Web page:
The Amazon is on fire. This is according to data collected by the National Institute for Space Research (INPE), which reports a record number of wildfires (more than 72,000) between January and August 2019. More than 9,500 of those fires have taken place within the last week.
Admittedly, annual wildfire rates in the Brazilian Amazon have only been tracked since 2013. However, we have not yet reached peak wildfire season and already numbers have surpassed the previous record (2016 had more than 68,000 fires) and are up 83 percent on the same period last year.
The Amazon's wet weather and humid climes provide a buffer against wildfires throughout most of the year, preventing fires from spreading or even starting in the first place. But the world's largest rainforest does still have a fire season, which starts in August and runs until November, peaking in September – meaning it has only just started.
While they can occur naturally, fires are frequently ignited intentionally by ranchers and agriculturists who want to clear land for business purposes.
"There is nothing abnormal about the climate this year or the rainfall in the Amazon region, which is just a little below average," INPE researcher Alberto Setzer told Reuters.
"The dry season creates the favorable conditions for the use and spread of fire, but starting a fire is the work of humans, either deliberately or by accident."
In a statement published on Friday, NASA reports overall fire activity in the Amazon is a little below the 15-year average. But notes activity has been above average in the states Amazonas and (to a lesser extent) Rondônia.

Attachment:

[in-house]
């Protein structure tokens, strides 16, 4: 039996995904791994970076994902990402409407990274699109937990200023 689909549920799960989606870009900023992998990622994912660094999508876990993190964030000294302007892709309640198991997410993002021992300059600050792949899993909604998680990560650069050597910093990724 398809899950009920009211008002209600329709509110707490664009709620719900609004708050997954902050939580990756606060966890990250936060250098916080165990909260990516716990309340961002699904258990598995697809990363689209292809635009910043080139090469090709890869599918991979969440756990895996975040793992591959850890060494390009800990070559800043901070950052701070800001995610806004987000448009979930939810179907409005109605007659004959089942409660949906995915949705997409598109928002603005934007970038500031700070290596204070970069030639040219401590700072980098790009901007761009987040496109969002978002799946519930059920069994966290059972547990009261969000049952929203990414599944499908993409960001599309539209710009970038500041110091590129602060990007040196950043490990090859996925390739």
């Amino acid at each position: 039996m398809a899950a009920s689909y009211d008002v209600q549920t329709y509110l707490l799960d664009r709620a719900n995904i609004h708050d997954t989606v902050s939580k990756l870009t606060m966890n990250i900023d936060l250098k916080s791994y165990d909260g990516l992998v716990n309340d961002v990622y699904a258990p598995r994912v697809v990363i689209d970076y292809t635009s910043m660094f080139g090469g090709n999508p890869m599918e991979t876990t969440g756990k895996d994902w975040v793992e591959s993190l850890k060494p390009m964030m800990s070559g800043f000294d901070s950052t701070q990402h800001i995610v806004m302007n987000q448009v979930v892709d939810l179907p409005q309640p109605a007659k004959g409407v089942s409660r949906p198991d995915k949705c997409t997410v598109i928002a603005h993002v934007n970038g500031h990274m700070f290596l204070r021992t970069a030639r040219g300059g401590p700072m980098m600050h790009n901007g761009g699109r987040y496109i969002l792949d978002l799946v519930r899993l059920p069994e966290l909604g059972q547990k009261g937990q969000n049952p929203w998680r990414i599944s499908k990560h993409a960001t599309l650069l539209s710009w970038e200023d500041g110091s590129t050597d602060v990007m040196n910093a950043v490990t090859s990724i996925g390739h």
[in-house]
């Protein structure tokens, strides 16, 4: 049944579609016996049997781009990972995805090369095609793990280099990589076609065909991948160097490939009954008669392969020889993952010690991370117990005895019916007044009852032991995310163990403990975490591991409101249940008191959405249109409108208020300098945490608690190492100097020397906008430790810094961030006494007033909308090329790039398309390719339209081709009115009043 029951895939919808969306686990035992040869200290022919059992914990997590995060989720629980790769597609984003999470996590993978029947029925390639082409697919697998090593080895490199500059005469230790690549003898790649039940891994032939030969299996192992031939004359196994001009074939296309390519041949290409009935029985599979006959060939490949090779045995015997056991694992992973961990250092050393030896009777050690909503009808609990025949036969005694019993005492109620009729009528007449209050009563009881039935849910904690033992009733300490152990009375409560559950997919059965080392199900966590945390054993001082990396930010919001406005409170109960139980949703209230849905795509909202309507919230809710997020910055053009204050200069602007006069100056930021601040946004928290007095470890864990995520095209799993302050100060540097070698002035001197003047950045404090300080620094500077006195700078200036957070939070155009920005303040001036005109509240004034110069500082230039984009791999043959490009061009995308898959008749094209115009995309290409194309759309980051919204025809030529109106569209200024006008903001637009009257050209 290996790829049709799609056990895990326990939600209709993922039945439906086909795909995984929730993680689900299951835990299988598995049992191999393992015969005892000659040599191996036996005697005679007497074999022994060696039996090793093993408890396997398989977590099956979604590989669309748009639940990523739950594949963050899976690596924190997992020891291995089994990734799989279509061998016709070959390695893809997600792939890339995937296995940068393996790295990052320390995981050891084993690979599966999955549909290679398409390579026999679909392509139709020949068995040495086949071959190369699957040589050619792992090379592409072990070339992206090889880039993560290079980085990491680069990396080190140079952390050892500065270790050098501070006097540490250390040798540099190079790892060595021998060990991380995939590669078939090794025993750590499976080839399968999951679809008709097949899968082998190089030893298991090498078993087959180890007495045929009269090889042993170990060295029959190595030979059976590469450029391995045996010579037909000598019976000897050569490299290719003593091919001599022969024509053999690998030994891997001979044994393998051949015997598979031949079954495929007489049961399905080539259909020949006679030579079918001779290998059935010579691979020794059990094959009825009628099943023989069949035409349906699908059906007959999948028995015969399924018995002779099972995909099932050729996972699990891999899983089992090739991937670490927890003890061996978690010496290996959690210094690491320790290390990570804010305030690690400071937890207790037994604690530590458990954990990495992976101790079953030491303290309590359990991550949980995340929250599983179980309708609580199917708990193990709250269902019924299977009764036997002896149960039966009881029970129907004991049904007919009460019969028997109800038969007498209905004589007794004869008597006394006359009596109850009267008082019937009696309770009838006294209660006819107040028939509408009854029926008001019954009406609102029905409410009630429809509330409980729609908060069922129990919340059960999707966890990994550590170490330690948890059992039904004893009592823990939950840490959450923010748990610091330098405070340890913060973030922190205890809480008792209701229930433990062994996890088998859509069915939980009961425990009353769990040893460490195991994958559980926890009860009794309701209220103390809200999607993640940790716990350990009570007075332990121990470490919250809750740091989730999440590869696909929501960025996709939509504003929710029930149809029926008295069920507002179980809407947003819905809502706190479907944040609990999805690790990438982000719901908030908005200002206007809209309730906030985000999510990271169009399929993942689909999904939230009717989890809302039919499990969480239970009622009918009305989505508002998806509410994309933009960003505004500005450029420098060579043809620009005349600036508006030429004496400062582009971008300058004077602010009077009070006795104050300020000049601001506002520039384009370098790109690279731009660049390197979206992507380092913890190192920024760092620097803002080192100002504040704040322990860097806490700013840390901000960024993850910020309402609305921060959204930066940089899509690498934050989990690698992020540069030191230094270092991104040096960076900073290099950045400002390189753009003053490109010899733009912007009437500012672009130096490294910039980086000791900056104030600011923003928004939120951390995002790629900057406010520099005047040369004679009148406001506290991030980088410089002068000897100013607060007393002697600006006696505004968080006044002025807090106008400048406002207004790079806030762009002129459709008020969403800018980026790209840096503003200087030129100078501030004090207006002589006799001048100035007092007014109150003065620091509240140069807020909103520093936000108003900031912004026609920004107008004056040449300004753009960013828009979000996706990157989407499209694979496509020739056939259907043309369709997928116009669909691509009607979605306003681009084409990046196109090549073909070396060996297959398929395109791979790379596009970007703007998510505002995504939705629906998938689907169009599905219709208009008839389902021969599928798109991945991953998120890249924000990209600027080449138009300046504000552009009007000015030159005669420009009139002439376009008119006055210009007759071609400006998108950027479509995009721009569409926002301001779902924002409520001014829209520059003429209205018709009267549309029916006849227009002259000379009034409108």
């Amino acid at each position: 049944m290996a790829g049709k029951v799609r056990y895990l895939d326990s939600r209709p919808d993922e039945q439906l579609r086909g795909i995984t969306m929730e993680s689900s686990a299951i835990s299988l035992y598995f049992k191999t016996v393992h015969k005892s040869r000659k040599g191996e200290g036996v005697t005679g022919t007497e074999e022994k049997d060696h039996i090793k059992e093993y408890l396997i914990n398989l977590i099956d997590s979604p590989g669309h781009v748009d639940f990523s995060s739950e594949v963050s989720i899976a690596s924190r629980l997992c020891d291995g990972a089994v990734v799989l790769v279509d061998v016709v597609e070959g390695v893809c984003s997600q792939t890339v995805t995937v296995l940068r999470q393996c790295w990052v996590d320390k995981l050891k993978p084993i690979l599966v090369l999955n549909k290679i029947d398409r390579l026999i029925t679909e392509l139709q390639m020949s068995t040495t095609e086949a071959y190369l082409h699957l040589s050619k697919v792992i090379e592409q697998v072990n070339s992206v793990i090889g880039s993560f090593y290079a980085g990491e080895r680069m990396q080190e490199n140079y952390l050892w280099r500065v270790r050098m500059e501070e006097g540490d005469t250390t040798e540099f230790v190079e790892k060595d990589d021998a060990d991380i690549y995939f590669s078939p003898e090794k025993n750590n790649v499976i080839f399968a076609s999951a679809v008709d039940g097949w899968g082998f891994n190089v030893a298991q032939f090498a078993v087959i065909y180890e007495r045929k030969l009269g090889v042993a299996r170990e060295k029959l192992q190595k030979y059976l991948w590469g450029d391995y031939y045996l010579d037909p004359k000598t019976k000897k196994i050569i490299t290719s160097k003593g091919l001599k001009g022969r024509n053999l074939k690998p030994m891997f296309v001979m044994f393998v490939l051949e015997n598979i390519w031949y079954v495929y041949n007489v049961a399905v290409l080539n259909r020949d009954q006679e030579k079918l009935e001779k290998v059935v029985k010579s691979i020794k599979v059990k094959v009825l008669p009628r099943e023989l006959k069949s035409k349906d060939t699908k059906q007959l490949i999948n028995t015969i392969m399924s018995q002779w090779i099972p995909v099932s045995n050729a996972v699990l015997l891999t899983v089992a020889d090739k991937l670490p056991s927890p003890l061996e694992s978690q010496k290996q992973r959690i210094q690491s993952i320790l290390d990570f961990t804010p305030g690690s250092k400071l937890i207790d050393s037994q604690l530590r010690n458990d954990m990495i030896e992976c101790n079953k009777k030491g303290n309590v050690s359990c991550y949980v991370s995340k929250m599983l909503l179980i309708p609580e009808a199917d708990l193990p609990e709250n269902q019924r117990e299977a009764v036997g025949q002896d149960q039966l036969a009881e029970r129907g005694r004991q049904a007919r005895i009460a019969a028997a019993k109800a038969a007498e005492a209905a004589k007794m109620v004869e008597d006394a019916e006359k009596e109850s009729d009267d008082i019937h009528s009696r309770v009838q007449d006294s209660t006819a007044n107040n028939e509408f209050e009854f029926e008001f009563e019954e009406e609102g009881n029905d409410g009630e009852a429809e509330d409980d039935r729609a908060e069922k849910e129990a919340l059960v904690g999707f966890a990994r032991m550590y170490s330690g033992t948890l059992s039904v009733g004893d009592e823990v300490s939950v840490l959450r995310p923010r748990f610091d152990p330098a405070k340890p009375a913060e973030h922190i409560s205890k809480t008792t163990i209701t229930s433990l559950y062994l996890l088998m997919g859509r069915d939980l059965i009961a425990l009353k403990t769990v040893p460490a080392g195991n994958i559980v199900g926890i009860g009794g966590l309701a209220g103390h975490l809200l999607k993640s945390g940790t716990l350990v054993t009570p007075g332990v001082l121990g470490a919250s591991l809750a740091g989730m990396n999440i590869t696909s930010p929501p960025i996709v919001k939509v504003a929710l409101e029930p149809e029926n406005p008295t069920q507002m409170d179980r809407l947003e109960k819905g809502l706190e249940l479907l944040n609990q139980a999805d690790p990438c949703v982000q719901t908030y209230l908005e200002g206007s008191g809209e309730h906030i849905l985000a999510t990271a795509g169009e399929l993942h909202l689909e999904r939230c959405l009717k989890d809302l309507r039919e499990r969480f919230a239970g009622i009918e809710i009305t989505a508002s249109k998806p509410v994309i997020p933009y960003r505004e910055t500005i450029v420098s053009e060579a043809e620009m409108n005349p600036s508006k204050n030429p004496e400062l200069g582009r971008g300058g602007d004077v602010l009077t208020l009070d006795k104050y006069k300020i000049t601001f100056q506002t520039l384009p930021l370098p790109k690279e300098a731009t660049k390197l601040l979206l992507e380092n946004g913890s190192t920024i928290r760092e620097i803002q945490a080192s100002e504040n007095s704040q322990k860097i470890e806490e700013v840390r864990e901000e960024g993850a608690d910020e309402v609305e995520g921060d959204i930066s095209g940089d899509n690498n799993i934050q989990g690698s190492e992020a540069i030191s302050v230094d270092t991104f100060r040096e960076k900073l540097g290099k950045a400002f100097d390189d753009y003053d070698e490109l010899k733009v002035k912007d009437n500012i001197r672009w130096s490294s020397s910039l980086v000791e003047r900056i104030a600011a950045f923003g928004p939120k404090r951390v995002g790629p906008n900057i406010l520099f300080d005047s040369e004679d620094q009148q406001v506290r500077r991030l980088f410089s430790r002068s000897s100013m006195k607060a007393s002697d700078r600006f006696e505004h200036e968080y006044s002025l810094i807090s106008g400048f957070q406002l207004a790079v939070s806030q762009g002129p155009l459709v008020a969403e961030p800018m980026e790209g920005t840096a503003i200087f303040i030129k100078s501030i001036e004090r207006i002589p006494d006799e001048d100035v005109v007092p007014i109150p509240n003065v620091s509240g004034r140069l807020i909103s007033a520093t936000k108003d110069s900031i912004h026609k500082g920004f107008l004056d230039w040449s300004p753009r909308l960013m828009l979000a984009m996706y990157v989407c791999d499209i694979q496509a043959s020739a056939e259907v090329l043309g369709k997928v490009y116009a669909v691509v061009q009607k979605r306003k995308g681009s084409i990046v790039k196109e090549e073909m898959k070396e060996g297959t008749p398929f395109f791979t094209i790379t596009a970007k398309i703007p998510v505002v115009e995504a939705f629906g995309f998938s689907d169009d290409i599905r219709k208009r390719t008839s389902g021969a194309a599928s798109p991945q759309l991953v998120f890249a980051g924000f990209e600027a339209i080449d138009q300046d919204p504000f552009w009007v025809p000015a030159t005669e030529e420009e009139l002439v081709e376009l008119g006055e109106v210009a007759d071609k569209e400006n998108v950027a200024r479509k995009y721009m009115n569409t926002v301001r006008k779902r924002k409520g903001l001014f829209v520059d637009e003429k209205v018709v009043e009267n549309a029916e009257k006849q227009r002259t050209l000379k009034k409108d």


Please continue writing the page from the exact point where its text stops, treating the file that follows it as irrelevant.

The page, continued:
Meanwhile, residents in São Paulo have actually experienced blackouts due to strong winds and excess fire smoke, which darkened skies for roughly an hour at 3pm local time on Monday.
This year has seen destructive wildfires across the globe, from Siberia and Greenland to the Canary Islands where 9,000 people had to be evacuated. Naturally, this has sparked debates around human-driven climate change and – specifically – the abnormally hot weather experienced in many parts of the world.
However, the wildfires engulfing Brazil raise another issue. Namely, the rapid rate of deforestation taking place under the leadership of the right-wing authoritarian president Jair Bolsonaro, who took office in January 2019.
Over the last eight months, Bolsonaro (aka "Captain Chainsaw") has fulfilled pre-election pledges to relax environmental regulations and open up indigenous land to mining and agriculture. At the same time, he has cut Brazil's primary environmental agency's budget by 24 percent – a decision that might just help explain why enforcement actions by that agency dropped 20 percent in six months, according to the New York Times' calculations.
Unsurprisingly, deforestation rates have rocketed as a result. Last month, they were 278 percent higher than they were in July 2018.
But Bolsonaro's response to Brazil's wildfires appears to largely ignore this fact: "I used to be called Captain Chainsaw. Now I am Nero, setting the Amazon aflame. But it is the season of the queimada."